Transparent walls

Internal window, Hove Library, 1908 – Architects: William Alban Jones & Percy Robinson

Glazed partitions and internal windows were frequently used to separate areas of the libraries whilst maintaining the potential for the librarians to have adequate surveillance. They also enabled the “borrowing” of light from one space to another.

As buildings have been adapted and modernised over the years, many of these screens have been removed. Nevertheless we have recorded 138 buildings where they are still evident.

Article transcribed from: RICHARDSON, W. (1895). Building world. London, Printed and published by Cassell & Company Limited. No. 585 – December 29, 1906. P. 203-4


FIGS. 1 to 8 Show in design and detail a vestibule screen for the Hall of a large residence or a public building. the height of the screen is 9ft. 6 in. to the cornice ; the width, 13 ft. ; But the design can be applied at pleasure to narrower halls, or corridors, either by emitting panels or by slightly increasing or diminishing their widths. (For Figs. 4 to 8, see next page.)

            To obtain good design, the panels over the door must be of similar width to the side panels ; that is to say, the widths of all the panels shall be such as to give a convenient and proportionate doorway. For public buildings it may be necessary to have a doorway so wide as to require a pair of swing or folding doors, instead of the single door here shown. in that case the widths of the panel would have to be altered to suit the width of the doors. another point that has been carefully observed in the general arrangement is that of carrying all principle horizontal lines across the entire width of the screen. For instance, the edges off the bottom rails of the sashes and the lock rail of the door, are in one line, and the wide bottom rail of the door is broken by sunk mouldings, carried through at the same level as the edges of the plinth and Bottom rail of the frame. Inattention to this point of detail in designs of this class usually results in a broken outline, and a consequent loss of character in the design.

            The design is shown suitable for construction in yellow pine (to be finished in white enamel), or in oak, teak, or mahogany, french-polished. Leaded Lights of simple rectangular design, with parallel margins following the outline of the sash bars, and glazed in very pale tints of harmonious colours, will be found to produce a satisfactory effect. The frame of the screen is twice moulded and rebated on each exposed edge, and is of 41/2-in. by 3-in. material, with 41/2-in. by 4-in. Top and bottom rails, all framed together with double tenons (see Figs. 4 and 5). Where unseen the tenons pass through the rails or stiles, And are glued or double wedged in the usual manner. Joints in the frame, as at G and H (Fig. 1), are formed as shown in detail in Figs. 4 and 5. In Fig. 5, the tenons Us stopped short, glued, and screwed through the stile, the sinking for the screw head being bored with the centrebit and pelleted up after drawing up the joint. Round Steel nails are often used for the same purpose, and are sunk below the surface in the same way. Screwing into end grain is not considered good in general practice, but with a screw of good length and diameter the joint shown can be easily drawn tight. An alternative and a superior method is shown in sectional plan at J (Fig. 5), wear a parallel set screw, with a roundhead and square nut, is used, the not being housed into the rail from the upper edge, and the screw turned into it through the stile.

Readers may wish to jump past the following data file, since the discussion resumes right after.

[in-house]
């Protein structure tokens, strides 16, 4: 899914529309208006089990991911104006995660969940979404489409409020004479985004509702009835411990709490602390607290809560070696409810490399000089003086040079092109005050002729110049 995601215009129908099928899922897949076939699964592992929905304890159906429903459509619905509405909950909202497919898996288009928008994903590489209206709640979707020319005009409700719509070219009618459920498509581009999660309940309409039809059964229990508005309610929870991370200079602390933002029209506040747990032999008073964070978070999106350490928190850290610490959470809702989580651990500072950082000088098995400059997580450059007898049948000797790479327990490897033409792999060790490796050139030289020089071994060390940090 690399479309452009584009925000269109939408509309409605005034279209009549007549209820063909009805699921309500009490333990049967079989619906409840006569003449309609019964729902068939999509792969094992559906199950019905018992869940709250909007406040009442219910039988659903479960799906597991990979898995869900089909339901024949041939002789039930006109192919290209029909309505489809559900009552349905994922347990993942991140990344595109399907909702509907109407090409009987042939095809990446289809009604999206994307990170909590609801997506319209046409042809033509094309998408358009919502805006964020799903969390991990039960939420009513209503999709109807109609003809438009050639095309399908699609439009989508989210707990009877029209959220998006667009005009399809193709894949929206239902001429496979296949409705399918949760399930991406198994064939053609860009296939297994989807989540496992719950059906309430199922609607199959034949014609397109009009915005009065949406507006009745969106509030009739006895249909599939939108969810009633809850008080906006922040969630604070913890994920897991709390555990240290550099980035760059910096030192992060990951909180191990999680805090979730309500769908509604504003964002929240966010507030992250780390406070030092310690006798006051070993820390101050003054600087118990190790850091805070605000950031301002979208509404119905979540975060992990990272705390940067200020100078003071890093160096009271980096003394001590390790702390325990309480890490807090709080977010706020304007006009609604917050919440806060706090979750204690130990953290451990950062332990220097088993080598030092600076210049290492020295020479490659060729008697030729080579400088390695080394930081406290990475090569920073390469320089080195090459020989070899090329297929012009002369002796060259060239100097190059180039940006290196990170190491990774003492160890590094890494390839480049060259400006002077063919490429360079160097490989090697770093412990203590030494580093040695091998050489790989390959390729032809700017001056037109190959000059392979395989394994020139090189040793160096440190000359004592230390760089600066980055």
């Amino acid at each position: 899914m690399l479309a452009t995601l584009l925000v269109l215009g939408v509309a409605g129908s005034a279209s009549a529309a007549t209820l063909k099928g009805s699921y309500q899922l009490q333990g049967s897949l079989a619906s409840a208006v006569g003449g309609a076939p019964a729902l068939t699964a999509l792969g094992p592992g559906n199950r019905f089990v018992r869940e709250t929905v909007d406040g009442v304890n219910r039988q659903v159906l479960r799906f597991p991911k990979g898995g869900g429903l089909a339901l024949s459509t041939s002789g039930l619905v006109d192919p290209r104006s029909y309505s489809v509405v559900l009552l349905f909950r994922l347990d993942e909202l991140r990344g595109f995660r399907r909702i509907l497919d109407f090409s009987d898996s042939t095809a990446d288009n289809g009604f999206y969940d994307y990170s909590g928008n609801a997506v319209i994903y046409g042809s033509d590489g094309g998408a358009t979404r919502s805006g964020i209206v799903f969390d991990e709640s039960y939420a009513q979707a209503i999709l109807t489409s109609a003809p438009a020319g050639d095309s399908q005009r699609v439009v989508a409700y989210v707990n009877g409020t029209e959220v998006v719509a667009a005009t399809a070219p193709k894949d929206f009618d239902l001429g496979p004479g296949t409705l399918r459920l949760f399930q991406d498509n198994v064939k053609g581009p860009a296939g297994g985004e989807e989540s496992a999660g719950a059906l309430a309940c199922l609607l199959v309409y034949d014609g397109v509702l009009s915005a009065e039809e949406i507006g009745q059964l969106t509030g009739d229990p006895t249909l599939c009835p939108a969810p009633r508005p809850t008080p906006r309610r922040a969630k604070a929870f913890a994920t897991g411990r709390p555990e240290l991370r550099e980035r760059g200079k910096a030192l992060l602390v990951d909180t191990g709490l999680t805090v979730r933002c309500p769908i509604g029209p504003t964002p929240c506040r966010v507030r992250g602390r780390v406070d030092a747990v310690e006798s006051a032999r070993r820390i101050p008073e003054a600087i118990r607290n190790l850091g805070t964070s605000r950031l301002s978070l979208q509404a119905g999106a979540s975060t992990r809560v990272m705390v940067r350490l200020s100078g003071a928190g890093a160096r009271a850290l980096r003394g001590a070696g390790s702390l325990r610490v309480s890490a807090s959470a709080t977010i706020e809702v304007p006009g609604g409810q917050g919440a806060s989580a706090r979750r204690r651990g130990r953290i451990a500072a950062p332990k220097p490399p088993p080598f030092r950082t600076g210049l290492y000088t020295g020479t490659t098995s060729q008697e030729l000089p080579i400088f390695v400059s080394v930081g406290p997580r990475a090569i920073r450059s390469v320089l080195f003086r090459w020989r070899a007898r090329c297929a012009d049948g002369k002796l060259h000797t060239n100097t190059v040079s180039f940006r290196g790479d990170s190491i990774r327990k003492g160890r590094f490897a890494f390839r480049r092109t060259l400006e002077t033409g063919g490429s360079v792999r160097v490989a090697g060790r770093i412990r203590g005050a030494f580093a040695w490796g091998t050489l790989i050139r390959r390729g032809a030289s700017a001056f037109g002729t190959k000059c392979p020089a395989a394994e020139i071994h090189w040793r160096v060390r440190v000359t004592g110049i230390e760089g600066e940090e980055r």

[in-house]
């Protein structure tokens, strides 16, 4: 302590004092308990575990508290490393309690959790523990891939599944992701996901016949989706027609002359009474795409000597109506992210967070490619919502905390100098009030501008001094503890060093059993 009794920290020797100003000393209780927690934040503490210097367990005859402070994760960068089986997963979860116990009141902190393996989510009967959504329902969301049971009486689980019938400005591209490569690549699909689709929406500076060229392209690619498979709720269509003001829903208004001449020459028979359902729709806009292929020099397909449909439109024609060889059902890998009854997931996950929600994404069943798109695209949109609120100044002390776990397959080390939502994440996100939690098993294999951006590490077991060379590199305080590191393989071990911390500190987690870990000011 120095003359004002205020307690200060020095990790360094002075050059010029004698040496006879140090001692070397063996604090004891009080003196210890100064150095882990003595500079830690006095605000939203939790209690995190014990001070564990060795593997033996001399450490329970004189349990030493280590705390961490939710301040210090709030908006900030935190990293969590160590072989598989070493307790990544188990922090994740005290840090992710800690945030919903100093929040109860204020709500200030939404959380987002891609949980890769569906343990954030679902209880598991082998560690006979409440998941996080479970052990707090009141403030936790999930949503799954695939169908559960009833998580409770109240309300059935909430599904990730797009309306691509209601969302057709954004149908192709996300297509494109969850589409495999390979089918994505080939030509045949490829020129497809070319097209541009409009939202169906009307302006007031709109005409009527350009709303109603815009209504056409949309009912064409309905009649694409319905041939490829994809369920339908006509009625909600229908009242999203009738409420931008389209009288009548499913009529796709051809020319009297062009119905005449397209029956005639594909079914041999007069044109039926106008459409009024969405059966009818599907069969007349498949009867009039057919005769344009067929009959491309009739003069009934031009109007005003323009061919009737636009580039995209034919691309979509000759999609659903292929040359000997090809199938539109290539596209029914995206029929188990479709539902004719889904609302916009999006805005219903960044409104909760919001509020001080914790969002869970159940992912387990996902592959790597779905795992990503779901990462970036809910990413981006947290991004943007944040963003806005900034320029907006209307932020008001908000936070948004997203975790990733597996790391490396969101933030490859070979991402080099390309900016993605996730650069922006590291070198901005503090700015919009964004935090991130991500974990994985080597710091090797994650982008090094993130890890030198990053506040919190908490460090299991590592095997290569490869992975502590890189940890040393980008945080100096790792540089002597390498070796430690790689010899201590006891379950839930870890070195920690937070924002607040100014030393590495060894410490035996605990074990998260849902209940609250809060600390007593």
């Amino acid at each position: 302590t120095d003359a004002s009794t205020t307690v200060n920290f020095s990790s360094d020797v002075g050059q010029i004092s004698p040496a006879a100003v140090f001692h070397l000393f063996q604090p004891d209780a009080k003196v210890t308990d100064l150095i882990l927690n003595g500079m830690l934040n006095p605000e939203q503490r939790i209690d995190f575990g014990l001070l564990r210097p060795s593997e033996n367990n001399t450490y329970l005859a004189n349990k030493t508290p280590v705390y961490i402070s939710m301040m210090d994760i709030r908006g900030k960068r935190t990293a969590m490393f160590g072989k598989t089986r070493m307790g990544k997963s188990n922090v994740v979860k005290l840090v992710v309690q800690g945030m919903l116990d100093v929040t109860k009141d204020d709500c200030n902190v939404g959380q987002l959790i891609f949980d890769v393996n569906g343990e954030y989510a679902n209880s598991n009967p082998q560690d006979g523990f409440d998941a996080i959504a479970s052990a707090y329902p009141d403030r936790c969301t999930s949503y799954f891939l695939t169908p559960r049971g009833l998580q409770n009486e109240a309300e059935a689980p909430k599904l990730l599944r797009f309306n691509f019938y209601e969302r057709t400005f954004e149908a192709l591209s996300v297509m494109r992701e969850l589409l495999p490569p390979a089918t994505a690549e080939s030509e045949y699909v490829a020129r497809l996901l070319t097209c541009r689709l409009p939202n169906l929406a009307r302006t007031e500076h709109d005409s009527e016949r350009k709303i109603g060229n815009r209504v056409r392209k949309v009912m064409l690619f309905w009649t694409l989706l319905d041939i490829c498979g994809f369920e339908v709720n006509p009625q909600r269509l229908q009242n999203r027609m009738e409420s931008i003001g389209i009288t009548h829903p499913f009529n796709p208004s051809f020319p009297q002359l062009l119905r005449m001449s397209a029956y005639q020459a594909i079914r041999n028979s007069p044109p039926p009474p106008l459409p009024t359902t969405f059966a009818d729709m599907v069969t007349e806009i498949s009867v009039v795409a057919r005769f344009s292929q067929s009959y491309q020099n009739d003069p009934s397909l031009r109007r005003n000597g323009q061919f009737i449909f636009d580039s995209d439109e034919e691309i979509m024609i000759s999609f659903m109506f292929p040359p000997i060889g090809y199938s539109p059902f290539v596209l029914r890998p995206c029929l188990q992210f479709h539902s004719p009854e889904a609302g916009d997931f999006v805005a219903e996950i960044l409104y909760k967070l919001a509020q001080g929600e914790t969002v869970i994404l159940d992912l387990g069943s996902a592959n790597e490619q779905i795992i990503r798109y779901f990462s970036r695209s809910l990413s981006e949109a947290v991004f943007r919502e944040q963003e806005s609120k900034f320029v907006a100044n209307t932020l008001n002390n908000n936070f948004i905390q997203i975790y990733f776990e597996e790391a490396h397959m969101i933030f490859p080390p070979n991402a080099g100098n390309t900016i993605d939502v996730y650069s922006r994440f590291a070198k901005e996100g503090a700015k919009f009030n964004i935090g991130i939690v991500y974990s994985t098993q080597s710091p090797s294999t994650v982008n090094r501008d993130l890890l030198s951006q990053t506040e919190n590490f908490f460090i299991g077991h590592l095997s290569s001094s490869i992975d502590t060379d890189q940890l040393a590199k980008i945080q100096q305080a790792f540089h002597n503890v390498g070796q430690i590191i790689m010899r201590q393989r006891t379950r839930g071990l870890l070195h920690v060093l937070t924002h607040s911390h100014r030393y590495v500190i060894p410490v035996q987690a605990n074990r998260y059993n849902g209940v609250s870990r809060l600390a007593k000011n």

Fig. 4. Shows the middle of the rail of the frame, with muntins entering above and below. Dove-tail tenons are used (see dotted lines). The mortices to receive the tenons are made long enough just to allow the dovetails to enter, the extended mortice being cut with a bevelled end and the joint glued and wedged with single wedges. A portion of the end grain of the wedge is visible unless it is placed within the rebate and covered with the sashes, which arrangement is only possible with the back tenon in the example shown. In polished hardwood, end grain like this is ought not to show, and the wedging would have to be omitted, unless the tenons could be placed entirely within the rebate. In such cases, the bottom and middle rail and the intervening muntins are glued and cramped together in the workshop, and the upper muntins are glued and forced home by wedging them down tight from the ceiling above. In all cases the joints throughout are fitted together, and the faces levelled and finished, in the workshop, although the whole frame may be too large to put together there permanently.